Zoom meetings in pyjama bottoms are the new normal. I have been looking for work in the creative industry for about six months, and I am trying desperately to stay motivated to keep applying for roles during the pandemic.
The interview process has evolved in recent months, but what has actually changed?
First of all, the most obvious point to make is that we now meet our prospective employers via videocall, and you would think that this might take away any pre-interview anxiety you’d otherwise feel before a face-to-face. I am truly sorry to tell you that the absence of this feeling just gives way to a whole new pot of worries. I usually get quite nervous before interviews, as most people do, and the fact the process has moved online hasn’t dispelled these feelings, but my nerves manifest in different ways. Now, I tend to feel mentally calm, but my body breaks out in horrible red hives (ouch) from the anxiety that I am quite clearly experiencing. I find videocalls to be really awkward anyway, even outside of a professional environment – the audio sometimes isn’t quite right, you’re delayed, crackly, and worst of all: you can see yourself. These things can be really off-putting. On top of that, you can’t read any nonverbal cues that you’d be privy to in real life, so, unless your interviewer is constantly beaming at you, it’s quite hard to tell how well you’re doing. One of the best ways I’ve found for dealing with this issue is to ask for feedback on my answers and not being afraid to make notes or ask them to repeat a long question. People are generally nice, and they will allow for you to forget the third part of a triple-pronged question from time to time. (I am putting together a more comprehensive list of ways to deal with videocall anxiety in the coming days.)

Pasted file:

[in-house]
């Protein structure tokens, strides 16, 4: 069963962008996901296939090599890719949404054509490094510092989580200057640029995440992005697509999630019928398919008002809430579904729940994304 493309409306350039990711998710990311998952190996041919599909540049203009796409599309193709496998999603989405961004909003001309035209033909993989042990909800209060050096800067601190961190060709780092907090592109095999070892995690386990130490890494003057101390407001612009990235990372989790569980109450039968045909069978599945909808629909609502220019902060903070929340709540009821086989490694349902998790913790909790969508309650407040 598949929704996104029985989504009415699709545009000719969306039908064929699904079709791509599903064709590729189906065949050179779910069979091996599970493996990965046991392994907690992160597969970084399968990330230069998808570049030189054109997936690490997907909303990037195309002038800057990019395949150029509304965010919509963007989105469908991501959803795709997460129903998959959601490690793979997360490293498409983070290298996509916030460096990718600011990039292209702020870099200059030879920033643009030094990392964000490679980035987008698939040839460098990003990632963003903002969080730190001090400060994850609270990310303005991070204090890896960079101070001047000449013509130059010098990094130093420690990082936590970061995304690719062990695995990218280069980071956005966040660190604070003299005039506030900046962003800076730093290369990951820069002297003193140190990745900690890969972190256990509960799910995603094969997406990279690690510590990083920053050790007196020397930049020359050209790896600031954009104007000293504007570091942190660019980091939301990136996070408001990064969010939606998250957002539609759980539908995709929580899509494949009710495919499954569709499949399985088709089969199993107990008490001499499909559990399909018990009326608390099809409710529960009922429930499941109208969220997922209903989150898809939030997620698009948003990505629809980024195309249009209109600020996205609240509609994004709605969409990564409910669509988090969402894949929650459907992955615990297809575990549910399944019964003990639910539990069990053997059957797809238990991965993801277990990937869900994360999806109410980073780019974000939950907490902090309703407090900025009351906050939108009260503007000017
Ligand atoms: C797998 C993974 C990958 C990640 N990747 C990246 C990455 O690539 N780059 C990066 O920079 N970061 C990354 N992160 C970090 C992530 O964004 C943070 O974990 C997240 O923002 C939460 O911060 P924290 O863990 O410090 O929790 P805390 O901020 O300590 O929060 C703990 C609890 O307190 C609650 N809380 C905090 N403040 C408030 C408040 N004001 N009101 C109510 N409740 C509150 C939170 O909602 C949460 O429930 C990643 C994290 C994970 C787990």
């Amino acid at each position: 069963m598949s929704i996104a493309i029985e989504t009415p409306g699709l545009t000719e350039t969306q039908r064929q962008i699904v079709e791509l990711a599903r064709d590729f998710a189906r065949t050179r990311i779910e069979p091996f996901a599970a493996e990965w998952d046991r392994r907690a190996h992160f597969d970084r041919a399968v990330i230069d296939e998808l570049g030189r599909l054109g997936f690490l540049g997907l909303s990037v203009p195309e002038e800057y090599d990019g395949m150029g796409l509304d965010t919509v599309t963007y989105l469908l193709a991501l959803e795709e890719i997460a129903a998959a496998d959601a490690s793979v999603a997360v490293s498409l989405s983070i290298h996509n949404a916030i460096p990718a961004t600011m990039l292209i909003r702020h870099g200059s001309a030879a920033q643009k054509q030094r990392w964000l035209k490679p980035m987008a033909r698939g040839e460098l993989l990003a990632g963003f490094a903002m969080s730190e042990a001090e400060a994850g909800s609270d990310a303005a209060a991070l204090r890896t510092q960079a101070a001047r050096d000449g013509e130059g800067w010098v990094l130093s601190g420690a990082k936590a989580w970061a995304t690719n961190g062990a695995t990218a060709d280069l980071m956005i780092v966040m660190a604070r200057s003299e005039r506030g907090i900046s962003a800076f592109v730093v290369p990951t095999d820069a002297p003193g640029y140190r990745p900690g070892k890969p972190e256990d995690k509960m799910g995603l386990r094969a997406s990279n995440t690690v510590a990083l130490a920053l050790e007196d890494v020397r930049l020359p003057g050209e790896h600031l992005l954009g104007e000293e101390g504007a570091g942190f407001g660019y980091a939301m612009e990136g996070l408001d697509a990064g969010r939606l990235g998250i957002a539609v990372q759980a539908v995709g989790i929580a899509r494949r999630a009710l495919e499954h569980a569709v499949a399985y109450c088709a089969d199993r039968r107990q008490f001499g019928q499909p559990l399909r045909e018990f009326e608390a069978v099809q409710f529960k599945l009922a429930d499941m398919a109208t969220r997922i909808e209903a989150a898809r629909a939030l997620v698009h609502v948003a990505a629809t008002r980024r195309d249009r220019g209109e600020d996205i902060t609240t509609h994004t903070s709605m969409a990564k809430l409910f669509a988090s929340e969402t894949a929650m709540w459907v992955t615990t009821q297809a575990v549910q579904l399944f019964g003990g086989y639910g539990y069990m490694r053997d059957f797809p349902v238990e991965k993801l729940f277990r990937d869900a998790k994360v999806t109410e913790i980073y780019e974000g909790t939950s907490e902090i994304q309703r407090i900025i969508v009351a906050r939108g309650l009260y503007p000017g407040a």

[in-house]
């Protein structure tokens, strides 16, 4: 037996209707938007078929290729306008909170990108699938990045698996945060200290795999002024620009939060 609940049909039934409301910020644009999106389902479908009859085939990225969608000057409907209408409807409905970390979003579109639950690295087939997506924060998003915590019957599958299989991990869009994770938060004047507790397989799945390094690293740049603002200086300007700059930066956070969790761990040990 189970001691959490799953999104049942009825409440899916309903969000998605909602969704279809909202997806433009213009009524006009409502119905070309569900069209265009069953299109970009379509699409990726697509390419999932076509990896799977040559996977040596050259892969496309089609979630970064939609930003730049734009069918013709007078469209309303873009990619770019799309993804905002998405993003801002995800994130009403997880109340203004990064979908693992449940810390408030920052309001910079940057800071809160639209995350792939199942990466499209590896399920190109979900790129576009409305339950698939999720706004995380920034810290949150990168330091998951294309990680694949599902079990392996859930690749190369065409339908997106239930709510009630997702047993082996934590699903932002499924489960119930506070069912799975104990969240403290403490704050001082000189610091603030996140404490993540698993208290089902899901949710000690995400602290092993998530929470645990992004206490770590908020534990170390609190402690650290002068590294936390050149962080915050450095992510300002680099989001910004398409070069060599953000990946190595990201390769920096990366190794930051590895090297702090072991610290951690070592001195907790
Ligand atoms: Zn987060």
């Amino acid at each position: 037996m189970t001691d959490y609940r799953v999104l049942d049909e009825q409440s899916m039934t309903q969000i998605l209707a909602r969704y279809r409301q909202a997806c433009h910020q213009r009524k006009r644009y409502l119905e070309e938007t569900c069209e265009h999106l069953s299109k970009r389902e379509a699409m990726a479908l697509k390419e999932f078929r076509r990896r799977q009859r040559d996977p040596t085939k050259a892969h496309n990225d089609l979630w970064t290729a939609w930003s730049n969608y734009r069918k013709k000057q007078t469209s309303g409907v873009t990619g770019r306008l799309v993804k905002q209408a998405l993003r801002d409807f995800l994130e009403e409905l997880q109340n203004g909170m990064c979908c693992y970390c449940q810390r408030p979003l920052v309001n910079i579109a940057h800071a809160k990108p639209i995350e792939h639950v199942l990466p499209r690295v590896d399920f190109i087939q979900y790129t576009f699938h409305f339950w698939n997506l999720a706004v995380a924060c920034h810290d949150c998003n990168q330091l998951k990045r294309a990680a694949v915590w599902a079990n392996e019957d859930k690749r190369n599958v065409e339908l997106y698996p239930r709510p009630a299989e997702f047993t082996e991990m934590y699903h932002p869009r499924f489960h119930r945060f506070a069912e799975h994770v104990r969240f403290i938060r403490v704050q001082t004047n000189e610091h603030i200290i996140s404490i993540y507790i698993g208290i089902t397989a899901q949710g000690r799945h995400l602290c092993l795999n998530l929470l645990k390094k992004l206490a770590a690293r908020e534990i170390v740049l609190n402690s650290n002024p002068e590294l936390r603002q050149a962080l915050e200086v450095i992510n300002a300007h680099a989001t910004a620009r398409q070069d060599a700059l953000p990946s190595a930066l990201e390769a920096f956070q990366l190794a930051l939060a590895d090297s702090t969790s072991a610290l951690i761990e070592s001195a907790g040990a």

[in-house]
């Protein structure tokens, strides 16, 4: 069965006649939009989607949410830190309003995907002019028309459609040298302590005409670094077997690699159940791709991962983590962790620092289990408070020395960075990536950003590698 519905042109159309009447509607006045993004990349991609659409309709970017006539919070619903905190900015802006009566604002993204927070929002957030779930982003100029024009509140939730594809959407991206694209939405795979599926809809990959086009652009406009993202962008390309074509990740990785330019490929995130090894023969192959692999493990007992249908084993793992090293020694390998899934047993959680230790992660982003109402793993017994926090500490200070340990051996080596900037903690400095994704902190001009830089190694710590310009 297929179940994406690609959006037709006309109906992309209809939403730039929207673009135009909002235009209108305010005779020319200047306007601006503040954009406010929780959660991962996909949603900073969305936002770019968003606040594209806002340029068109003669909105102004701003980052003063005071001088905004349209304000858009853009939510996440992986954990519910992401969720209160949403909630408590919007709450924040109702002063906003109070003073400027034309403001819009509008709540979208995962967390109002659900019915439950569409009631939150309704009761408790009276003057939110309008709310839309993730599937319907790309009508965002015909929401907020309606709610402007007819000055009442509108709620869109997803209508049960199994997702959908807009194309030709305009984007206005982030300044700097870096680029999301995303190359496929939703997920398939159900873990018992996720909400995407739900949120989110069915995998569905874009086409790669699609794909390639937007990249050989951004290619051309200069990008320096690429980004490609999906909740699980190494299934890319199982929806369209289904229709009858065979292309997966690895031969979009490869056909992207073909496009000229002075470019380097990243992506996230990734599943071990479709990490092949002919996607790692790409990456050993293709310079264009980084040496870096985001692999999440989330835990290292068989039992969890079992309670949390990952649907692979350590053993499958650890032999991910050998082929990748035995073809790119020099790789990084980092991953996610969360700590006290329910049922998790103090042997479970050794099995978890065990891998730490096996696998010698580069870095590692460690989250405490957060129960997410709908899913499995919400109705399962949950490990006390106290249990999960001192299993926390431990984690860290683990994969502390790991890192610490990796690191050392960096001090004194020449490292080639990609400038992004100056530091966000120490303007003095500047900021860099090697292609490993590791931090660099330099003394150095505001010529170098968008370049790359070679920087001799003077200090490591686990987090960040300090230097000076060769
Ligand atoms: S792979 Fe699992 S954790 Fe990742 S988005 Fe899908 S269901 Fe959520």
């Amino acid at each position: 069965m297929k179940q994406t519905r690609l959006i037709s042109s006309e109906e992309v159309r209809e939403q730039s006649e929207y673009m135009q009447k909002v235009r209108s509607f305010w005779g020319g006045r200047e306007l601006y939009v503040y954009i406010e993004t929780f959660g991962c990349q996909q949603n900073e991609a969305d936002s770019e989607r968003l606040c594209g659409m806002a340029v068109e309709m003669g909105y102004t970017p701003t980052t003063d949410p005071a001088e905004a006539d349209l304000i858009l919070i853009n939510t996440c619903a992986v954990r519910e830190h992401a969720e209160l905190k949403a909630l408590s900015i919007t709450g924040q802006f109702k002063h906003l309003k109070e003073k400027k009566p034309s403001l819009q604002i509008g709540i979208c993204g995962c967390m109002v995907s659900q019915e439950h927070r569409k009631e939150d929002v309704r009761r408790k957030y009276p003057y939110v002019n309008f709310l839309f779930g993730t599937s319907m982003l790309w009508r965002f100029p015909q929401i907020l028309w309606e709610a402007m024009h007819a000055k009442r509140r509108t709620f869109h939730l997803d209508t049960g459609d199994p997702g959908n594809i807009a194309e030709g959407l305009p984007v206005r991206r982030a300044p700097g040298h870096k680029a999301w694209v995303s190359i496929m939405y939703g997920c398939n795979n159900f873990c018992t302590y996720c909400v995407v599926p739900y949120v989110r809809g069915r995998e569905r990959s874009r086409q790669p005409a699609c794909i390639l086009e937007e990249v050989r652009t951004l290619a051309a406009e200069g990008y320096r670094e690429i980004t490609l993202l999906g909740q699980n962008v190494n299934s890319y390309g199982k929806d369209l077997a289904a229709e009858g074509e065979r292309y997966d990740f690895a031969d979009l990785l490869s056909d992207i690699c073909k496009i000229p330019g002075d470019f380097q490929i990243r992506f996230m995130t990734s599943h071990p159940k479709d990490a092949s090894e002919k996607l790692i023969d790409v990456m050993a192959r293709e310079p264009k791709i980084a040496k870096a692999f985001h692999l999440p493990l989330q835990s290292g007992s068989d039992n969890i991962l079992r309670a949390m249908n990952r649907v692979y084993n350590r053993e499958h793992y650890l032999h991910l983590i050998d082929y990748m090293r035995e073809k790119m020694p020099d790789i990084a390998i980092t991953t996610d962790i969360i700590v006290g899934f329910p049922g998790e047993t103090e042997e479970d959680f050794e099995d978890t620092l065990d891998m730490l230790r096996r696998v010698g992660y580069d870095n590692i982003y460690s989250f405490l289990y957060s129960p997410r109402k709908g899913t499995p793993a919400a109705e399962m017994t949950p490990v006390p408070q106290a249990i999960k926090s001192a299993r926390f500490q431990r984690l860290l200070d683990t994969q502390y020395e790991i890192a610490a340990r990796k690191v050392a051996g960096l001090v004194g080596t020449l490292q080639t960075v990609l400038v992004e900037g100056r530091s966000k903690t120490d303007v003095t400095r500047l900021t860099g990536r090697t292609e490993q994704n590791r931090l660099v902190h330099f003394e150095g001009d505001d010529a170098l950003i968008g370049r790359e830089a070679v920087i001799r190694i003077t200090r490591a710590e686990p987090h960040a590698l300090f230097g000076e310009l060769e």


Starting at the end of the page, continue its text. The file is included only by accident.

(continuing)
Secondly, in lieu of real life meetings, I feel like the application process has been extended by multiple stages. Many applications I’ve done in the past generally ask you to do a phone interview and a face-to-face interview, after which a decision would be made. I’m noticing more these days that employers are asking applicants to do lengthy assignments as an extra round, prior to the video interview. I know these measures had been around for a long time before coronavirus, but in my experience, it seems to be a lot more common nowadays. I’ve done more interview tasks than I have fingers and toes – the saddest part of which is thinking about how much time I’ve spent doing them, and the best part being how much practice I’ve had ready for the real deal (that’s what I keep telling myself, anyway). I think it is equally difficult for employers now, too, because they can’t read our body language either. They’re taking a chance on someone they’ve never met, so it’s hardly a surprise that they might have increased the difficulty of the application process.